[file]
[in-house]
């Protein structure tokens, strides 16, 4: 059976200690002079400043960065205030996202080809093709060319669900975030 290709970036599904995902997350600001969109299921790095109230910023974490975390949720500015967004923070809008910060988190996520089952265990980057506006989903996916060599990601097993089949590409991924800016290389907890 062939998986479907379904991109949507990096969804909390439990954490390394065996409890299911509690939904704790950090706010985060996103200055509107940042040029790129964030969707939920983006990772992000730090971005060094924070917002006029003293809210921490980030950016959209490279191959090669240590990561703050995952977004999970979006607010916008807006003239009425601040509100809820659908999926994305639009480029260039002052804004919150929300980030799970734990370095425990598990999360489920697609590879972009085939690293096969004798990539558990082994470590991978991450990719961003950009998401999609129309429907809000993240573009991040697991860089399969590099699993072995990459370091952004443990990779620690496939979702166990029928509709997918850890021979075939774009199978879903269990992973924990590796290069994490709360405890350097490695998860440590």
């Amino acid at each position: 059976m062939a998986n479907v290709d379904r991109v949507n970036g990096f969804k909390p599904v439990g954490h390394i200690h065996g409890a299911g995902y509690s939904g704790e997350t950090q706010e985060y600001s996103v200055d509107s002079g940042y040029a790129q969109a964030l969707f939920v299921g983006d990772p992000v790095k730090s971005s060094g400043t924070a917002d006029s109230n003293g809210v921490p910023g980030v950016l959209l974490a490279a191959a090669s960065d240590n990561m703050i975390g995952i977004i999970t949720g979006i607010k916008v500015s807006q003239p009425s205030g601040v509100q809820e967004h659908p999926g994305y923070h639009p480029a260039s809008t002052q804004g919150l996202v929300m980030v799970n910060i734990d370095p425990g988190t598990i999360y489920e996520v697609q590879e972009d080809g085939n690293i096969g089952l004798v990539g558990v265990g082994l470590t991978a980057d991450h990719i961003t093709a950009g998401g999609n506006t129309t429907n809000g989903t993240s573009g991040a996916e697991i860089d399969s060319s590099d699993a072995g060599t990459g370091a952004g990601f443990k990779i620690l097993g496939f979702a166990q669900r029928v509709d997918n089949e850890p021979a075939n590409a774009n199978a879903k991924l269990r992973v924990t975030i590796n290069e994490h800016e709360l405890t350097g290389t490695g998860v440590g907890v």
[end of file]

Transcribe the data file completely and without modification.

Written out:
[in-house]
């Protein structure tokens, strides 16, 4: 059976200690002079400043960065205030996202080809093709060319669900975030 290709970036599904995902997350600001969109299921790095109230910023974490975390949720500015967004923070809008910060988190996520089952265990980057506006989903996916060599990601097993089949590409991924800016290389907890 062939998986479907379904991109949507990096969804909390439990954490390394065996409890299911509690939904704790950090706010985060996103200055509107940042040029790129964030969707939920983006990772992000730090971005060094924070917002006029003293809210921490980030950016959209490279191959090669240590990561703050995952977004999970979006607010916008807006003239009425601040509100809820659908999926994305639009480029260039002052804004919150929300980030799970734990370095425990598990999360489920697609590879972009085939690293096969004798990539558990082994470590991978991450990719961003950009998401999609129309429907809000993240573009991040697991860089399969590099699993072995990459370091952004443990990779620690496939979702166990029928509709997918850890021979075939774009199978879903269990992973924990590796290069994490709360405890350097490695998860440590």
């Amino acid at each position: 059976m062939a998986n479907v290709d379904r991109v949507n970036g990096f969804k909390p599904v439990g954490h390394i200690h065996g409890a299911g995902y509690s939904g704790e997350t950090q706010e985060y600001s996103v200055d509107s002079g940042y040029a790129q969109a964030l969707f939920v299921g983006d990772p992000v790095k730090s971005s060094g400043t924070a917002d006029s109230n003293g809210v921490p910023g980030v950016l959209l974490a490279a191959a090669s960065d240590n990561m703050i975390g995952i977004i999970t949720g979006i607010k916008v500015s807006q003239p009425s205030g601040v509100q809820e967004h659908p999926g994305y923070h639009p480029a260039s809008t002052q804004g919150l996202v929300m980030v799970n910060i734990d370095p425990g988190t598990i999360y489920e996520v697609q590879e972009d080809g085939n690293i096969g089952l004798v990539g558990v265990g082994l470590t991978a980057d991450h990719i961003t093709a950009g998401g999609n506006t129309t429907n809000g989903t993240s573009g991040a996916e697991i860089d399969s060319s590099d699993a072995g060599t990459g370091a952004g990601f443990k990779i620690l097993g496939f979702a166990q669900r029928v509709d997918n089949e850890p021979a075939n590409a774009n199978a879903k991924l269990r992973v924990t975030i590796n290069e994490h800016e709360l405890t350097g290389t490695g998860v440590g907890v």